The rest is history.

The Wildcats had a few hits in England with covers of Donna, A Teenager in Love, and Sea of Love, which were all produced by Jack Good. Good was a music and television producer and a pioneer in British television.  Mr. Good took note of Sullivan expertise on the guitar and introduced him to studio work.

The Krew Kuts
After working with  The Wildcats, Sullivan went on to join a band called The Krew Kuts and recorded a few songs with them, including the Chet Atkins song, Trambone. By this time he had a whole other career as a session guitarist.

It may be hard to believe, but we hear his guitar on more #1 recordings than either those recorded by Elvis or by The Beatles. His name may not have been mentioned on the label, but Big Jim Sullivan’s guitar is heard on fifty-five #1 records.

Big Jim with Led Zepplin/Jimmy Page
Sullivan got the nickname of Big Jim, because of his size and stature and also because, the other well known session guitarist at the time was Jimmy Page. Page was known as Little Jim and Sullivan was known as Big Jim.

Big Jim Sullivan has the distinction of being the first guitarist in England to use a wah-wah pedal and a fuzztone. His use of a DeArmond wah-wah dates as far back as 1959. He put the Maestro fuzztone to use in 1964 on an Everly Brothers recording.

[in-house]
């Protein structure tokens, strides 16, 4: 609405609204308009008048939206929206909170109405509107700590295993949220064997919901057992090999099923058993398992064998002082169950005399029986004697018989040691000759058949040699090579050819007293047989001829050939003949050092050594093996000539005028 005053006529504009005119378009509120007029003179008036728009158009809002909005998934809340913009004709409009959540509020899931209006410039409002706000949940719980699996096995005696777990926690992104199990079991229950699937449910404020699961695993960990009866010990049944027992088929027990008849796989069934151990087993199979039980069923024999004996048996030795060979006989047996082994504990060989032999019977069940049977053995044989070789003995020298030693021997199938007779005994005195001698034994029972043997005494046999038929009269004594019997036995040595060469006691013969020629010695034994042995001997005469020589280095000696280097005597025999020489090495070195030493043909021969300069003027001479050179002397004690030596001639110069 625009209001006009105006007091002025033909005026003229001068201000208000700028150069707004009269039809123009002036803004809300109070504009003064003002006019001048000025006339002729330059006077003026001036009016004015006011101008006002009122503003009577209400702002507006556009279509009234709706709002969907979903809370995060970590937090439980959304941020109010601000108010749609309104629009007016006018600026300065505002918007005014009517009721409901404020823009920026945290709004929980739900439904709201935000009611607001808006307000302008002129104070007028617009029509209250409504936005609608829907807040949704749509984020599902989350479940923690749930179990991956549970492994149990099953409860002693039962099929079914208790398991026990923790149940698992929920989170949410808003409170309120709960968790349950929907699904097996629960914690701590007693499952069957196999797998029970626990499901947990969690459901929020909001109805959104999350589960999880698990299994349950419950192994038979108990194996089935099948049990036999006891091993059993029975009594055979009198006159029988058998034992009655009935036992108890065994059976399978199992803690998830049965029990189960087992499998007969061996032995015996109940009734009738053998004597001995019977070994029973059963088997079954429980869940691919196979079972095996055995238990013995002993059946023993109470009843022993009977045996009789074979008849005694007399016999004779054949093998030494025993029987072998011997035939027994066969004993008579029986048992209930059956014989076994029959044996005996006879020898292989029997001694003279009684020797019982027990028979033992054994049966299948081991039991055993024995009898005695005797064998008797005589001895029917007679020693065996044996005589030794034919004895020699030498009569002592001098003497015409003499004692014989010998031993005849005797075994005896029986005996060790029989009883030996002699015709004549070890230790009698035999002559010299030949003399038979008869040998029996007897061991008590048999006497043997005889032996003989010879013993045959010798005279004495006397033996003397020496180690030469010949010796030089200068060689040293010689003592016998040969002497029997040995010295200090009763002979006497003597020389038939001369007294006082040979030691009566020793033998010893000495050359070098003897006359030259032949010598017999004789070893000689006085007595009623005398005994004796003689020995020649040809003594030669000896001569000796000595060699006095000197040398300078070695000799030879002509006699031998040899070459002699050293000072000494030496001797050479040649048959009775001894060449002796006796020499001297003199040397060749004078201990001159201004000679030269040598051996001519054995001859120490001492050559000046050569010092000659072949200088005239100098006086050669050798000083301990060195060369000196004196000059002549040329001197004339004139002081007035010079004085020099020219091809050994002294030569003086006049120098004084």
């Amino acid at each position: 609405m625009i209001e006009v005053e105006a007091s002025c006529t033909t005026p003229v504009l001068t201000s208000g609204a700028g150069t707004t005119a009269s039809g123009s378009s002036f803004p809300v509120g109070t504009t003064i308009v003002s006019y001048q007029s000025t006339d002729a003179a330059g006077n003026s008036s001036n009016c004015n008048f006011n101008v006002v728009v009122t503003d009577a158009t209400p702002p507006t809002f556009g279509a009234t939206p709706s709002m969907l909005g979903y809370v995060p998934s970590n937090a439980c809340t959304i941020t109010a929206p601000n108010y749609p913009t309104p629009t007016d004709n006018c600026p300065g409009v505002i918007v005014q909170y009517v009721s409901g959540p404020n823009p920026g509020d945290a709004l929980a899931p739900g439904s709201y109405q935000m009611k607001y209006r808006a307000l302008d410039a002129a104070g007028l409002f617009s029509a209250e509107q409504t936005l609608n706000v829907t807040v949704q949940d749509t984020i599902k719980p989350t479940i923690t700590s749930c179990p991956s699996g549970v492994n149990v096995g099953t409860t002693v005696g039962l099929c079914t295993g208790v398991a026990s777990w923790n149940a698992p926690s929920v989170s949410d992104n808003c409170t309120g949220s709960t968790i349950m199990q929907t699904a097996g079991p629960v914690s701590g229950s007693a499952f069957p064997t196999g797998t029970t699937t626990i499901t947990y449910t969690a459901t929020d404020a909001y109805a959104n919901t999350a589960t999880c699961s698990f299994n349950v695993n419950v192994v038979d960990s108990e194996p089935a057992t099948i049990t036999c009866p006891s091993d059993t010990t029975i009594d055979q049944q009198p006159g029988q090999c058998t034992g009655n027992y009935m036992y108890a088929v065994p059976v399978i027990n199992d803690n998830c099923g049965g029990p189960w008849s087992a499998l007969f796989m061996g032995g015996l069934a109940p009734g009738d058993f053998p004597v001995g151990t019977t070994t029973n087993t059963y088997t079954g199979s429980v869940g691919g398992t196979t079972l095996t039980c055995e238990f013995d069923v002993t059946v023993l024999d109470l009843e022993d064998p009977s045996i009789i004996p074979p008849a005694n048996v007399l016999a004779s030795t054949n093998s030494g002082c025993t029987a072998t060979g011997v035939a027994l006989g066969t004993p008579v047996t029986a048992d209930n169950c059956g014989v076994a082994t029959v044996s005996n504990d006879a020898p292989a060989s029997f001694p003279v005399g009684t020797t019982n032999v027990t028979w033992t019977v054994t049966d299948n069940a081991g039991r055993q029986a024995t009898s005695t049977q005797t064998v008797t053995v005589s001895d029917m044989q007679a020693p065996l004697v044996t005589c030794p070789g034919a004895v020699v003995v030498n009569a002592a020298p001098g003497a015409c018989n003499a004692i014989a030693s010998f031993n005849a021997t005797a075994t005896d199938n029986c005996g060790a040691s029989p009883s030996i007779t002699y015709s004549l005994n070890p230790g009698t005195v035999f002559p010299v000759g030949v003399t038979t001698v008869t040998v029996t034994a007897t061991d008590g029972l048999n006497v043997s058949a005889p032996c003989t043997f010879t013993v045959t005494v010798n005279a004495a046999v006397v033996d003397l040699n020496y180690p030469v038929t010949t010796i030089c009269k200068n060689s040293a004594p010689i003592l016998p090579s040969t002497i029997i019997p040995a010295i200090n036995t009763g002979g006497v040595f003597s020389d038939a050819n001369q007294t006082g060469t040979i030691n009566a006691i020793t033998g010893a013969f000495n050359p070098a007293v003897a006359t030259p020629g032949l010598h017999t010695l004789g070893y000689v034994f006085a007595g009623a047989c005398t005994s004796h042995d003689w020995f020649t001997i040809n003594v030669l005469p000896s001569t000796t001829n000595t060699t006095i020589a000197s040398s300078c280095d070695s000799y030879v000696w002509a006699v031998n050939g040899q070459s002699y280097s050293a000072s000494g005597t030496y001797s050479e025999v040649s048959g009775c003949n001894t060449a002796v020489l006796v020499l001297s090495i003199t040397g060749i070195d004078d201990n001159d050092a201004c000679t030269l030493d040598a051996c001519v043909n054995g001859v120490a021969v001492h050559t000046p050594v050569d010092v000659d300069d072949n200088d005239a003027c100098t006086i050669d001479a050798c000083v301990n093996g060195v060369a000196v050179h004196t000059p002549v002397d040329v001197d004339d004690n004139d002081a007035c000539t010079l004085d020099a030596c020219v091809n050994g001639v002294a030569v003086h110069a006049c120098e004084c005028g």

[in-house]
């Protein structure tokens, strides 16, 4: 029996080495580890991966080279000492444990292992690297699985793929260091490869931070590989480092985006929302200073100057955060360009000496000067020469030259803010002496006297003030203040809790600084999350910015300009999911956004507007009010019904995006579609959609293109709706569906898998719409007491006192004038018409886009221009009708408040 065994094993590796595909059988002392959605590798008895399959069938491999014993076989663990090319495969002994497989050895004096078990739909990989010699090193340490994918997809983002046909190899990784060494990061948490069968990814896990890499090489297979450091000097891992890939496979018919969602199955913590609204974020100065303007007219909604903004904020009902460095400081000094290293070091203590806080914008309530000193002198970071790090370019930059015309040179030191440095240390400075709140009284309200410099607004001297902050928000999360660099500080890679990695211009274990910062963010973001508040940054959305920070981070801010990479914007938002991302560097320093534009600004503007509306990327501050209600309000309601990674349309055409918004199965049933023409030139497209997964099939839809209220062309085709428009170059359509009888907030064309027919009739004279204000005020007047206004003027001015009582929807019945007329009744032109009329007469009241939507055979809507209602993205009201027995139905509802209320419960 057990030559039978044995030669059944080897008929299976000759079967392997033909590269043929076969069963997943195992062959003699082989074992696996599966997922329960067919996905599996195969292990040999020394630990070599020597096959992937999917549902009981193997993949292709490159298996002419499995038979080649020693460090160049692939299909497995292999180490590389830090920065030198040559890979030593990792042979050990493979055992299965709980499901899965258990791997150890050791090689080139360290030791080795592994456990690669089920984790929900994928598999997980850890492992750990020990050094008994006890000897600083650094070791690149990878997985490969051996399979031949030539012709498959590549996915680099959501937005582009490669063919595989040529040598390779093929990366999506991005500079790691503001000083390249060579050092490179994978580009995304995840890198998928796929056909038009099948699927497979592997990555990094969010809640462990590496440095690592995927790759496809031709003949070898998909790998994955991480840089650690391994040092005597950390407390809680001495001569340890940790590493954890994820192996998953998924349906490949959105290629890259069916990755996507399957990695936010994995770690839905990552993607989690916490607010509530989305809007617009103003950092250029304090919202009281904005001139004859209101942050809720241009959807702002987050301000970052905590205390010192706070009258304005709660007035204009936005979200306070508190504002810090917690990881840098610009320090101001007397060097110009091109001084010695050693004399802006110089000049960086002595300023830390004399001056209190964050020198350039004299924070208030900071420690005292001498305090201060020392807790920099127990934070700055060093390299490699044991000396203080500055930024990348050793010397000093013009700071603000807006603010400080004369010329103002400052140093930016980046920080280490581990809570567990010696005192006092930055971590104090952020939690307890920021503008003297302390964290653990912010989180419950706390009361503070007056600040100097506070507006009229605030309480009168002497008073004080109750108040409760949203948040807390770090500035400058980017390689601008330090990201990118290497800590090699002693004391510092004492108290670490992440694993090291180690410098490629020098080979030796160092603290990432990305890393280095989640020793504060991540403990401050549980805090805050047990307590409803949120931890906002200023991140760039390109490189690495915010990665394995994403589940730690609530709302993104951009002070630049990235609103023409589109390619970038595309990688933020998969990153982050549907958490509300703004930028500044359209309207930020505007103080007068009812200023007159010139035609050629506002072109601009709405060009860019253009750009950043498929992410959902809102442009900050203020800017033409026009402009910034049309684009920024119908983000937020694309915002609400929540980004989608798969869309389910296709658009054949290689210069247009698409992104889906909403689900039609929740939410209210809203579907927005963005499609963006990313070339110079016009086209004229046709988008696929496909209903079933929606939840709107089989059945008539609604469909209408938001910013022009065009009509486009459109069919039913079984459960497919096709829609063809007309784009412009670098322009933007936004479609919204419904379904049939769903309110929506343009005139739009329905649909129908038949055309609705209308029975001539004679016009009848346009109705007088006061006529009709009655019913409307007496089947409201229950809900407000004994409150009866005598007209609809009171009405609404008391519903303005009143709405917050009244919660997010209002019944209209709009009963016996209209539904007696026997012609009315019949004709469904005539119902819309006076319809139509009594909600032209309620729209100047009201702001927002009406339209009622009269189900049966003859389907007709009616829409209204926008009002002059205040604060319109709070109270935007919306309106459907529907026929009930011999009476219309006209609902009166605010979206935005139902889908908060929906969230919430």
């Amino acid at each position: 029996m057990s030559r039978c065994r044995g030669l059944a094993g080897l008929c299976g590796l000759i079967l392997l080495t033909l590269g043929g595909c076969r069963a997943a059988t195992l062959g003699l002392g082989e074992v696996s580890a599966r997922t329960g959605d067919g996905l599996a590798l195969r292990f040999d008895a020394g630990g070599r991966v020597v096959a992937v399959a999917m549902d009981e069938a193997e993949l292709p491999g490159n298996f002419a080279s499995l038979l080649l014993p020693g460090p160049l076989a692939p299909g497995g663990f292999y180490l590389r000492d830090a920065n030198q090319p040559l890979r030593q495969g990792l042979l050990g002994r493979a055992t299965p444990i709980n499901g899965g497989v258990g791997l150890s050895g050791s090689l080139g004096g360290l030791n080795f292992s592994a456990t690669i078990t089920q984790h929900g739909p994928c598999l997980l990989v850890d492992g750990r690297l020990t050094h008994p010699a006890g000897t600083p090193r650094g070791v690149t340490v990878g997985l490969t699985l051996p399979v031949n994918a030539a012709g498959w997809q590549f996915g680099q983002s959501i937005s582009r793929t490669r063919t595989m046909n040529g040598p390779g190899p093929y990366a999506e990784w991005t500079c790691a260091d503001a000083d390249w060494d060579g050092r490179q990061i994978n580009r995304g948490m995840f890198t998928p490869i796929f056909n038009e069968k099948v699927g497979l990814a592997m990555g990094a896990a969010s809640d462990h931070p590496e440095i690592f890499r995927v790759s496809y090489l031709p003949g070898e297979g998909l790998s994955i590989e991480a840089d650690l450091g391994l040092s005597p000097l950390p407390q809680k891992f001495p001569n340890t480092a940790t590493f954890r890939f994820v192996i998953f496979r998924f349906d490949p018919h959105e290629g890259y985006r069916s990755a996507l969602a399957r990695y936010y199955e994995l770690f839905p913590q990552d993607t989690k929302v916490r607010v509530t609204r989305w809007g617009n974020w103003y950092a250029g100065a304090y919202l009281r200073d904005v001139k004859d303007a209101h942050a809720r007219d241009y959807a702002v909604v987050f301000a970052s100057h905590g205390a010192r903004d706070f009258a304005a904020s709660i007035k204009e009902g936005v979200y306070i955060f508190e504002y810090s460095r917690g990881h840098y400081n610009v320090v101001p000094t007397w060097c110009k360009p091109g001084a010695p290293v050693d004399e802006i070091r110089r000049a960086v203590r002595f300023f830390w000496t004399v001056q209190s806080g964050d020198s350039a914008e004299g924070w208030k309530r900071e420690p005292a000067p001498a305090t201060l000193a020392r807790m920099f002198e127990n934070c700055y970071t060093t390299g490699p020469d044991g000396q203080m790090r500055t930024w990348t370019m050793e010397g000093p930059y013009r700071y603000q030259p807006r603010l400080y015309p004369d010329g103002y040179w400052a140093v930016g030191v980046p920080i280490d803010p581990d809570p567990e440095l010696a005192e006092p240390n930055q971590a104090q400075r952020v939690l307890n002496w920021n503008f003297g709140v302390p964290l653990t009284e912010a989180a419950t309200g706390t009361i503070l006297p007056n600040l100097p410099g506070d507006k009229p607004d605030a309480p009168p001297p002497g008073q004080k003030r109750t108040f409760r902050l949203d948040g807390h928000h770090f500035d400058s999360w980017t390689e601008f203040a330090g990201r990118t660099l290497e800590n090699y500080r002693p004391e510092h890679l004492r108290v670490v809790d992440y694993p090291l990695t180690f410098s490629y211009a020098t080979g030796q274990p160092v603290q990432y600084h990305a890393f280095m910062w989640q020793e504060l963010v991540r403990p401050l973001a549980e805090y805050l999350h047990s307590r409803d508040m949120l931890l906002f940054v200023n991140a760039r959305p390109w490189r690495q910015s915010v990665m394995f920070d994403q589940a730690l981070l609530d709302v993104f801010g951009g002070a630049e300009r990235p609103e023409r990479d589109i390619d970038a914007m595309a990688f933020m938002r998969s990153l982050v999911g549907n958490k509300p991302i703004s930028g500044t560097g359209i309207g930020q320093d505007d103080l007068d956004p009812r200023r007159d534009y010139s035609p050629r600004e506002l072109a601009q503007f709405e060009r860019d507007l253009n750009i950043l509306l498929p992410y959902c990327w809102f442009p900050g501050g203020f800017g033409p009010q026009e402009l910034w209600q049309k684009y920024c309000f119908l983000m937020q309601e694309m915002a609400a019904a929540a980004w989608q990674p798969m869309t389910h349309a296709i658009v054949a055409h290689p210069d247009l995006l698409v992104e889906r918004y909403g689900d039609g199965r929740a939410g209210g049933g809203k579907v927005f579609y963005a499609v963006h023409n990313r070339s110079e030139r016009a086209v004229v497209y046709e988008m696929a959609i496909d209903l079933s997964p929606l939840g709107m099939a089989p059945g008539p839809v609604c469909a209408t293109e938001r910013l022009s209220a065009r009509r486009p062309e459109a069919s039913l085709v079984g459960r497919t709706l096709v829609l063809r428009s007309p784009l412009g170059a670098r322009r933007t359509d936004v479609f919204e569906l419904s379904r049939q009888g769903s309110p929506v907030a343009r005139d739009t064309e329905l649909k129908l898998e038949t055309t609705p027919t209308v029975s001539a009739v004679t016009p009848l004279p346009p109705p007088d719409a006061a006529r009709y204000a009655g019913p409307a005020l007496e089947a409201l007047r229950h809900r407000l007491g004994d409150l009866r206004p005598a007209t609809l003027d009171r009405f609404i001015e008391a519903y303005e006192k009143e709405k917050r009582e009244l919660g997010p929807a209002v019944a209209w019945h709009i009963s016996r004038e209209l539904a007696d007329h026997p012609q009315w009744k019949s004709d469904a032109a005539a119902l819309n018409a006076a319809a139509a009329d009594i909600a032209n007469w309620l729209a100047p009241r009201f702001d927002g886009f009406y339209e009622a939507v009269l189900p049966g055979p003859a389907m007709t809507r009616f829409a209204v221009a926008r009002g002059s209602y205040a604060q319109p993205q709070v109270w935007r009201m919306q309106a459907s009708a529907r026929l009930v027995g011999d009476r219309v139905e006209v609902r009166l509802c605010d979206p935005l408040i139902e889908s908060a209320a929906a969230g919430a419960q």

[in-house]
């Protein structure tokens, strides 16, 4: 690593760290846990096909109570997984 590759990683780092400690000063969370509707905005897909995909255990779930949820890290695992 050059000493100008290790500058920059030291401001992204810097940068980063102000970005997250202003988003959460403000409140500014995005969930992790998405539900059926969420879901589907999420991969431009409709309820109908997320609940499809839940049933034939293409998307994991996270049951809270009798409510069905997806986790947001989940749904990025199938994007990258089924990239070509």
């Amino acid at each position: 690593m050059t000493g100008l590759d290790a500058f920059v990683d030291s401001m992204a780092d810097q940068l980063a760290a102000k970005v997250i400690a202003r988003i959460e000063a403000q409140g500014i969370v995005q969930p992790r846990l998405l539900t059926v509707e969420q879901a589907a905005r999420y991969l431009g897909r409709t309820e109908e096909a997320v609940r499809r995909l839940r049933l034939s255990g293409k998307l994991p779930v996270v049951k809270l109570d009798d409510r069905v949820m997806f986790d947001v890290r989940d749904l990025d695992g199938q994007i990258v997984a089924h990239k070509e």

In the early 1960’s he played on hits by Dave Berry, P.J. Proby, Billy Fury, Frank Ifield, Adam Faith, Frankie Vaughn, Helen Shapiro, Johnny Hallyday, and Freddie and the Dreamers.

He can also be heard on recordings by Herman’s Hermits, Cilia Black, Tom Jones, Shirley Bassey, The Tremoloes, Peter and Gordon, Joe Meek, Brian Poole,Lulu, Gerry and The Pacemakers, Los Bravos and Dusty Springfield to name but a few.

His guitar was heard on such songs as It’s Not Unusual (Tom Jones), Downtown (Petula Clark), Space Oddity (David Bowie), Goldfinger (Shirley Bassey), You Really Got Me (The Kinks), Itchycoo Park (The Small Faces) and that is his distinctive guitar you hear on the solo in Alone Again (Naturally) (Gilbert O’Sullivan).

From the mid 1960’s and ‘70’s he had played on recordings by The Walker Brothers, Donovan, David Bowie, Benny Hill, The New Seekers, Thunderclap Newman, Long John Baldry, Marmalade, Small Faces and even played on George Harrison’s Wonderwall soundtrack.